European Defenders observe Black History Month

Sgt. 1st Class Carlos Retana, equal opportunity advisor, 10th Army Air and Missile Command, emceed a Black History Month Observance that focused on the 15th Amendment to the United States Constitution on Smith Barracks, Feb. 18. Retana said that events like these are important so that everyone has a chance to be exposed to different cultures and learn from one another.

Members of the Baumholder and Kaiserslautern communities gathered to commemorate Black History Month with an observance reflecting the Army’s strength and diversity at Smith Barracks, Feb. 18.

Sgt. 1st Class Carlos Retana, equal opportunity advisor, 10th Army Air, and Missile Command said that events like these are important so that everyone has a chance to experience different cultures.

“The more we know about each other, the better it is for us to understand each other,” Retana said. “It helps us gel as a community; come together and actually understand why we do certain things. Events such as these build the team stronger.”

Retana said he was excited there was strong community support this year to include students from Smith Elementary that performed a play called “The Cow Tail Switch” and two poem readings. Students from the Baumholder Middle School performed an original play highlighting the importance of overcoming struggles.

“I know the community benefited from all the educational portions of the observance,” Retana said. “I’m really glad I got to be a part of it.”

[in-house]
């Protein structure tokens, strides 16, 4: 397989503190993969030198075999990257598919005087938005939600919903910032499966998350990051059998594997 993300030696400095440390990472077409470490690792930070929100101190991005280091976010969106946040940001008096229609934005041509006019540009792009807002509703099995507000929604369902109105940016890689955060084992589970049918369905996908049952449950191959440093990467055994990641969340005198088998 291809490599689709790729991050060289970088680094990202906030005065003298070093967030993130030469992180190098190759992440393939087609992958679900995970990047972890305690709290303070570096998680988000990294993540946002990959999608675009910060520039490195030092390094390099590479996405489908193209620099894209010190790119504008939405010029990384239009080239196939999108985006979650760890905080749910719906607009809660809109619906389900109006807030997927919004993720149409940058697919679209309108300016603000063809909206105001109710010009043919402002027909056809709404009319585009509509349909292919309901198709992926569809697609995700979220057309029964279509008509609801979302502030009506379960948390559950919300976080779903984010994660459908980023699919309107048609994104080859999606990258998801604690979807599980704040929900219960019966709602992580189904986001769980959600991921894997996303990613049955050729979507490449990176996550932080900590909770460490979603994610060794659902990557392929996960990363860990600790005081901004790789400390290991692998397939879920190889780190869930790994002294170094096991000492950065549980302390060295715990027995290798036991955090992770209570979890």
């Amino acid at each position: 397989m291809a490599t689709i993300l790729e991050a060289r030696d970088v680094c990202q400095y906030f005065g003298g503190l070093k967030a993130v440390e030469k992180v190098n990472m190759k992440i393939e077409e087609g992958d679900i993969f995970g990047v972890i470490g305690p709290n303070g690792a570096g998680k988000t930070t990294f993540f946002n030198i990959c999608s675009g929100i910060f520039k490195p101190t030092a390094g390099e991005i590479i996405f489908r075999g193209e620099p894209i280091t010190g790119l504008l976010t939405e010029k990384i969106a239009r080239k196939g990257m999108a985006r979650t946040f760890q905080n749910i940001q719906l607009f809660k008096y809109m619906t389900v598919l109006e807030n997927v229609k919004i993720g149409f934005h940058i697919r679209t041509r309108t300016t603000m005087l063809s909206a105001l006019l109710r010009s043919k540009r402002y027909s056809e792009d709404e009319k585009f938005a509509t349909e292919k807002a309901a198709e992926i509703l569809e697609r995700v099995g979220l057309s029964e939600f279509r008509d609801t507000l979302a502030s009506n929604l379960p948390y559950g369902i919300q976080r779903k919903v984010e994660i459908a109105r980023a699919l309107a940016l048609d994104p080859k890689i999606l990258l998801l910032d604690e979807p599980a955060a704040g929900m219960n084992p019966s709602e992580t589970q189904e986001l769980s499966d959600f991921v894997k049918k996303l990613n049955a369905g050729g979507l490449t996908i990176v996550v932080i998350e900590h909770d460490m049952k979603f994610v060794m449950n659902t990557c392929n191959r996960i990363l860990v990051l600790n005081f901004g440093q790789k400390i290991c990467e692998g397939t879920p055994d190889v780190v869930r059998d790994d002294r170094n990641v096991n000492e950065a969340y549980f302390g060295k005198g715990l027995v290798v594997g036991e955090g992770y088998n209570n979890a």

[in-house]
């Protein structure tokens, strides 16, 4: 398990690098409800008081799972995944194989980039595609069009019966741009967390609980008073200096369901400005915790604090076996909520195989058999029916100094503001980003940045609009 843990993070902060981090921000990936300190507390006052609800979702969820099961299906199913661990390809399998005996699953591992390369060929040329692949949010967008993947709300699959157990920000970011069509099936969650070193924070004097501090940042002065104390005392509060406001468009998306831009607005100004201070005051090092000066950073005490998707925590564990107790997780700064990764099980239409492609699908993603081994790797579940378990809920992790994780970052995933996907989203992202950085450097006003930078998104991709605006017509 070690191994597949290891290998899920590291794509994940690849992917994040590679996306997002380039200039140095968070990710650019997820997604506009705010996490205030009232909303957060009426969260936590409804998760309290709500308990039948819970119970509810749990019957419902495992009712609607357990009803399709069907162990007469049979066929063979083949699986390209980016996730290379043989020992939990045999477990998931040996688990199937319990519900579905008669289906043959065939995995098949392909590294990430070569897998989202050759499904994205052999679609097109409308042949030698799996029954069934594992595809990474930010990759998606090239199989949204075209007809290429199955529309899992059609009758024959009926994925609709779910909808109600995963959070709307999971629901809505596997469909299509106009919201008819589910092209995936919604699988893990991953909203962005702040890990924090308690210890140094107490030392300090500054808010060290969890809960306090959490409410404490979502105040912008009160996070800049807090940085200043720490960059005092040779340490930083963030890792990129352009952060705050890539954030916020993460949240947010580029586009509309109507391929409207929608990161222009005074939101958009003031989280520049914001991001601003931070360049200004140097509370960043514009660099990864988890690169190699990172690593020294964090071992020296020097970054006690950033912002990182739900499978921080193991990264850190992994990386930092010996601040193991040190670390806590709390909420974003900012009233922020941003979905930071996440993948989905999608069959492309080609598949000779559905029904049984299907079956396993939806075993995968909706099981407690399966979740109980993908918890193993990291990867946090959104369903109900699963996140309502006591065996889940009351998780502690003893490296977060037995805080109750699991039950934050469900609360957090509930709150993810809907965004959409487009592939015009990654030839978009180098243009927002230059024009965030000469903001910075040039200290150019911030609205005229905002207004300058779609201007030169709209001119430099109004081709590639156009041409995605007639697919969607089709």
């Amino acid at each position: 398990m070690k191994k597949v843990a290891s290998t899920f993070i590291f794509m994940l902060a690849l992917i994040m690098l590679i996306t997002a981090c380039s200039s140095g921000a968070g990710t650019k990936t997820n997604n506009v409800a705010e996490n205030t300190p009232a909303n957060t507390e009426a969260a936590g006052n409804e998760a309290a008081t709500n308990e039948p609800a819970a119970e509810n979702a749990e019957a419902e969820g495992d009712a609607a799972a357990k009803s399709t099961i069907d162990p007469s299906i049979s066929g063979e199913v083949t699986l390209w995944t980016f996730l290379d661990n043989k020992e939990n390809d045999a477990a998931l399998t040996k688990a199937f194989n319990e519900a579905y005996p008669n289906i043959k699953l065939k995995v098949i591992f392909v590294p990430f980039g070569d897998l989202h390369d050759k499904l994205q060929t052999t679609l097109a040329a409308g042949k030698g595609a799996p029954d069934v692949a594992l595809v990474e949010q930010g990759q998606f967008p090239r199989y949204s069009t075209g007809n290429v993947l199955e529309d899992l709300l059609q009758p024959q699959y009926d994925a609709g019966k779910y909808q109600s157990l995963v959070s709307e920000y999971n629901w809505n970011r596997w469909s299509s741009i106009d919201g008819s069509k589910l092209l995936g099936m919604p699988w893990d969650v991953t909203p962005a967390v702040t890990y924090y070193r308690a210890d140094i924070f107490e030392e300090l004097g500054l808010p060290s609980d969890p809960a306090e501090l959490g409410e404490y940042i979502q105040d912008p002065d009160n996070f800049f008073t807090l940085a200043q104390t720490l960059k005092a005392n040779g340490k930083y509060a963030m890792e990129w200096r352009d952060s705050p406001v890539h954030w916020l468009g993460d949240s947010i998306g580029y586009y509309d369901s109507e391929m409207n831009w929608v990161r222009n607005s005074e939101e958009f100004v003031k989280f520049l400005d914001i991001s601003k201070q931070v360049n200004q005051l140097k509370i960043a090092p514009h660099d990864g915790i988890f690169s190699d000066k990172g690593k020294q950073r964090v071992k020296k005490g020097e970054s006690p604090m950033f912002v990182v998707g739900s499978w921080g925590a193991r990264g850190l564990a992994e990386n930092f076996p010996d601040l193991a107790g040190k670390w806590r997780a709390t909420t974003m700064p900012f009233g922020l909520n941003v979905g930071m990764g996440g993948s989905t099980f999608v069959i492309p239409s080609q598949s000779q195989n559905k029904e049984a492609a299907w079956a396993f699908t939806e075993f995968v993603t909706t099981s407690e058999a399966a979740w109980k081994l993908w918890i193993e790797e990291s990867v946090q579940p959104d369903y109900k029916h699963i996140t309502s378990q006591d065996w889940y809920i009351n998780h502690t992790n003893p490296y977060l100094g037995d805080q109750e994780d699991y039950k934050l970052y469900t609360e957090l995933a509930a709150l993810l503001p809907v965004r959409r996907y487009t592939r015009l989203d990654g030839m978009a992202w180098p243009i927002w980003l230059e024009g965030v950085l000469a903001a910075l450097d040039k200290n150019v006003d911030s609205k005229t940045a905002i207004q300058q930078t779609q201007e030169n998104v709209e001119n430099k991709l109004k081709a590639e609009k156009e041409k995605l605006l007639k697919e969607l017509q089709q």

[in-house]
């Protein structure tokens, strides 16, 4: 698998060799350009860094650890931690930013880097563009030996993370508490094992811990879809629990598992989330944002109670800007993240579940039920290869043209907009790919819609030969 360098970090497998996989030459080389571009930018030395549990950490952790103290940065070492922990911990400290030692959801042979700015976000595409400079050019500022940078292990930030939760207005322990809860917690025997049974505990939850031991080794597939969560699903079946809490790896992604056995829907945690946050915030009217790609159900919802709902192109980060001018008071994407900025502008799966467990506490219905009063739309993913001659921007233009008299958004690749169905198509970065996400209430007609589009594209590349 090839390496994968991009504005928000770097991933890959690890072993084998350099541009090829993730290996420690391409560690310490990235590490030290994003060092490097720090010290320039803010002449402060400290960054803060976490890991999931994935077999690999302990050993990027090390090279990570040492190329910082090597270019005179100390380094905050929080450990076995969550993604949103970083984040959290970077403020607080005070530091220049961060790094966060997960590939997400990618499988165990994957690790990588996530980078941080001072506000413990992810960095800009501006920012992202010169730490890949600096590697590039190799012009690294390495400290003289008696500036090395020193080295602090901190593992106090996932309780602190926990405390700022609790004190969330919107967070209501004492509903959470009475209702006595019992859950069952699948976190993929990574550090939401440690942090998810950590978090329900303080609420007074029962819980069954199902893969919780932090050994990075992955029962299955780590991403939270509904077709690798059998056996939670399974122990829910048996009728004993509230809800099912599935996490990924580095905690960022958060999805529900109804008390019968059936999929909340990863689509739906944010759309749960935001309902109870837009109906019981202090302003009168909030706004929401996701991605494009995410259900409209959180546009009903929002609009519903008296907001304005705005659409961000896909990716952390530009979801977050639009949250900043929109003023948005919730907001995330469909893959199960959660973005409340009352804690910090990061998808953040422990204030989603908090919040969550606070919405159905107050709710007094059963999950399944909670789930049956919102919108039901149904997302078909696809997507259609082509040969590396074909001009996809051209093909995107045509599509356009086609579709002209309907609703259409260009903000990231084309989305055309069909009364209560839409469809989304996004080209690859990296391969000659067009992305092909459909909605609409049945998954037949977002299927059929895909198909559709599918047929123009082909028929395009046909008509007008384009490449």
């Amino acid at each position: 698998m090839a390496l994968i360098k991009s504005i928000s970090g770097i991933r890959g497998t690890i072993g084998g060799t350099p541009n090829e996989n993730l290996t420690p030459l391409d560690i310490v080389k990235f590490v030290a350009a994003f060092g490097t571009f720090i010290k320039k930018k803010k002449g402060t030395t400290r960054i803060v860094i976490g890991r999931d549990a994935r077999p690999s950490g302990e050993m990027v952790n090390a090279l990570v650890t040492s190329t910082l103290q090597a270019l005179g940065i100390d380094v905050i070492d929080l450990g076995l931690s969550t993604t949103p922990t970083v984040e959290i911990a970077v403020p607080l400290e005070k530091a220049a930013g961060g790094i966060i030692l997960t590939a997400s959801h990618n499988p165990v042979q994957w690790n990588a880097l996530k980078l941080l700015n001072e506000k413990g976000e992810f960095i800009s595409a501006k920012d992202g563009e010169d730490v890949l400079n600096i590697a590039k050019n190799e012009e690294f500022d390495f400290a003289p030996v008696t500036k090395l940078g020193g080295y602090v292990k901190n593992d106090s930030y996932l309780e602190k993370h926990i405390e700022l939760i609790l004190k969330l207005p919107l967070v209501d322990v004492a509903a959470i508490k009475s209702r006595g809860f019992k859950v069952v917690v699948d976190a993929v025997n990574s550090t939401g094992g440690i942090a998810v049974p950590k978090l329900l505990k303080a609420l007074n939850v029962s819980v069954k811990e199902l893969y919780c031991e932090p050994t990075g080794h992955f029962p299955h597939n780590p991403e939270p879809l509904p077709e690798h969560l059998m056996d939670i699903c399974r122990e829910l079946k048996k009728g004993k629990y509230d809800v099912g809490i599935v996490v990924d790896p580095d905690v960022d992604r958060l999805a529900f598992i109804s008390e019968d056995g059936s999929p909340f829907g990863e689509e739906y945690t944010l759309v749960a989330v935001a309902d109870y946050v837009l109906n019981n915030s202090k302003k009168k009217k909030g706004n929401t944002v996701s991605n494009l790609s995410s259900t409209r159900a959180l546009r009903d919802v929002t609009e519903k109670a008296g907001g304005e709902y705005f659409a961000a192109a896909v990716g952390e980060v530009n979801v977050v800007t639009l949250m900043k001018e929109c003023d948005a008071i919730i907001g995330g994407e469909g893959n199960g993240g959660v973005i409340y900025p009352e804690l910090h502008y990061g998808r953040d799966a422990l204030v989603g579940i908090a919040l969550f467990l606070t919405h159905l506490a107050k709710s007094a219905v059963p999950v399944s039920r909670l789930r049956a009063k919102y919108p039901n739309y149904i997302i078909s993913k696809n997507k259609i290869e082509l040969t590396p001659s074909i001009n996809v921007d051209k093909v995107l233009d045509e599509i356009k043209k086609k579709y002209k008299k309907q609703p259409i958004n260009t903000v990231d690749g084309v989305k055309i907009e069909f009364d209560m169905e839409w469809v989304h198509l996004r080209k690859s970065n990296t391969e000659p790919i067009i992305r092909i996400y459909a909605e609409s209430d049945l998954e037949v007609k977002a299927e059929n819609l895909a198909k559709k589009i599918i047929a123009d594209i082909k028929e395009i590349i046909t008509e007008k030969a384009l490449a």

Guest speaker Emmerson Buie Jr., special agent in charge of the Chicago field office and Gulf War veteran, joked that the student’s performance was a hard act to follow.

“Growing up in inner-city Chicago, which was very segregated at the time, I’ve always felt that history was not taught correctly,” Buie said. “We have a very unified history and in our history, it’s not just about blacks, whites, Asians and Hispanics; it’s about Americans. Until we all start believing that, we can not get to that place we want to be which is a more inclusive society and more inclusive country.”

Buie, who has been appointed to several key and senior positions in the FBI since 1999, explained that his job is to protect the civil liberties of everyone, which he takes very seriously.

Buie also discussed the importance of the 14th and 15th amendments that paved the right for U.S. citizens to vote regardless of race, color or religion. He also talked about the 19th amendment giving women the right to vote.

“We hold these truths to be self-evident, that all men are created equal, that they are endowed by their creator with certain unalienable rights, that among these rights are life, liberty and the pursuit of happiness,” Buie read. “When I read that passage, which is from the Declaration of Independence, I think of one thing. I think of Freedom.”

Buie said he thinks of freedom as a great outward expression or as a choice or an opinion.

“A choice or an opinion is no more than a vote. That’s what this year’s Black History Month’s topic is. It’s the vote.”

Buie said that there are three things that you need to take if you go to war.

“Take your faith; I think most would agree, you find religion very quick if you don’t have it. Take your flag and take your buddy in a foxhole. Those are the things you hold up close and personal.”

Mr. Buie received a certificate of appreciation from Brig. Gen. Gregory J. Brady, commander of the 10th Army Air and Missile Defense, as a token for visiting the Soldiers. Also in attendance was the Germany Chapter of the Association of Buffalo Soldiers who treated the students to pizza.